Shout songs are part of plaza rituals, but also may be sung outside the village periphery. For many ceremonies, a man should have a new shout song which he sings in a way to be heard individually. Each person sings a different song, but all of them sing at the same time, and to the same tempo established by their rattles. Thus. a group of men will sing different songs at the same tempo and in a unison rhythm marked by their feet and rattles. The effect is a kind of strident cacophony, which is in fact a polyphony of strained voices singing as high as they are able in order to be heard by their sisters and lovers above the voices of the others. In the ceremonies in which men sing shout songs, women are principally members of the audience and providers of cooked food.


The women, on their side, have their own ceremonies in which they play the principal roles and are listened to by the men. As with men, certain women are recognized as masters of certain ceremonies. Over the years men have been incorporating songs from other indigenous groups, such as the "people living under the ground," the Munduruku, and the Upper Xingu global replace U societies. In the same fashion, Kĩsêdjê women have introduced new songs into the Yamuricuma ceremony, originally learned from Upper Xingu women.

When Kĩsêdjê listen to one another sing shout songs, they think not only about the general situation of the group, but also about how particular men are feeling with respect to something. Kĩsêdjê shout songs are one of the ways men express something about themselves and their attitudes. When a man is angry or sad, he will not sing at all or will sing very quietly. When he is happy, his voice will sound out of above all the rest. The unison songs are different, since they are sung by a group in a low voice. They are sung almost exclusively inside the men’s house, in the patio, or inside the residential houses on the periphery of the village. They are rarely sung outside the village.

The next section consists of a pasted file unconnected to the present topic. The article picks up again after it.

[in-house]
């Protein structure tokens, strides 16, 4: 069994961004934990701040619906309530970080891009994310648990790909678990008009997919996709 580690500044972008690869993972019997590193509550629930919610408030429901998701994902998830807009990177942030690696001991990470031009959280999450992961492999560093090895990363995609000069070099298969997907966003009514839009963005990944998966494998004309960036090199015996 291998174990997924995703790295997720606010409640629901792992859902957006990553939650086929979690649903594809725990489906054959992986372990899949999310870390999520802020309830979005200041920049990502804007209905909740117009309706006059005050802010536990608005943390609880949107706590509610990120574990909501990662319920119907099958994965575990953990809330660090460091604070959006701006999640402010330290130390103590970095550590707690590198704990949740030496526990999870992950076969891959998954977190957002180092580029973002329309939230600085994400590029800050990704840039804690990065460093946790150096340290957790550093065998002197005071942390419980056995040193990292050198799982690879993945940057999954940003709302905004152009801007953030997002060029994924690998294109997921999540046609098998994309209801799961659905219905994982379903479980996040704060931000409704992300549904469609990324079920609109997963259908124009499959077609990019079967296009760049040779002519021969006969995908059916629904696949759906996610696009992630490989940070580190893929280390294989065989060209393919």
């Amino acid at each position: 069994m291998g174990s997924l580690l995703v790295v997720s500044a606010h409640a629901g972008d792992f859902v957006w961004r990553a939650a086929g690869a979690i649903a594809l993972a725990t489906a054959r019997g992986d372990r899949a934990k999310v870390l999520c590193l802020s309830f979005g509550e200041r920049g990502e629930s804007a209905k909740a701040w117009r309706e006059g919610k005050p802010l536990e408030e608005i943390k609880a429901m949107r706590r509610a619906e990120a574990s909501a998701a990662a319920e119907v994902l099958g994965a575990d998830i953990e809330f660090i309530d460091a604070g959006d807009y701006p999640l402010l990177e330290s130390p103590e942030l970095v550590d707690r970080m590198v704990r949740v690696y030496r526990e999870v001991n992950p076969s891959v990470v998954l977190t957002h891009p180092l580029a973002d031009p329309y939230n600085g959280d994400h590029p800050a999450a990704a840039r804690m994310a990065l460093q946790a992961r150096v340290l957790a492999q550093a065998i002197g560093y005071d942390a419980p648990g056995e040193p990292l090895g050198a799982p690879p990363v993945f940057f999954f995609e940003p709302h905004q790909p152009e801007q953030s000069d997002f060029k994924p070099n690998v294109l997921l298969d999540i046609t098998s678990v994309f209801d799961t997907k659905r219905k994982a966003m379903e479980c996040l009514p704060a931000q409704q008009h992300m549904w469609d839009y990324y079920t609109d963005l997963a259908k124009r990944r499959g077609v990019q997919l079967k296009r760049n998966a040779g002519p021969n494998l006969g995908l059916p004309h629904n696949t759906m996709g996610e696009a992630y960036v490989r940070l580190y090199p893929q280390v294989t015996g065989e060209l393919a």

A unison song is sung by a ceremonial group whose constitution is not necessarily based on kinship, marriage, or subsistence activities, but on names a child received after birth. In unison songs, each man combines his voice with those of the others so as not to be distinguished individually. On the other hand, each ceremonial group may sing different songs or in different styles from other groups. Thus the two ceremonial moieties may sing at the same time, but one of them will sing more slowly while the other sings more rapidly, and they will sing about different animals. The care with which the unison songs are performed in a single voice contrasts with that of the shout songs, and is a musical expression of the identity of a ceremonial group.

With the exception of certain flutes (which are rarely played) that the Kĩsêdjê adopted from Indians of the Upper Xingu, Kĩsêdjê music has always been predominantly vocal. The only instruments traditionally played are various types of rattles, which may be held in the hands, tied on the knees, worn as a belt, or affixed to other parts of the body. Kĩsêdjê euphoria is produced by singing and by food rather than through the use of alcohol, hallucinogens, or narcotics found among other indigenous groups in the Amazon basin. Singing and dancing for long periods of time is a physiological experience that also probably alters perception and creates euphoria.

In their cosmological universe, the Kĩsêdjê sing because by singing they can restore certain types of order in their world, and also create new types of order in it. As a physiological and social experience song is an essential mode for articulating experiences of individual lives with larger social processes. In a society where everyone makes music, “music making" is also dancing, political activity, and communicating something essential about oneself.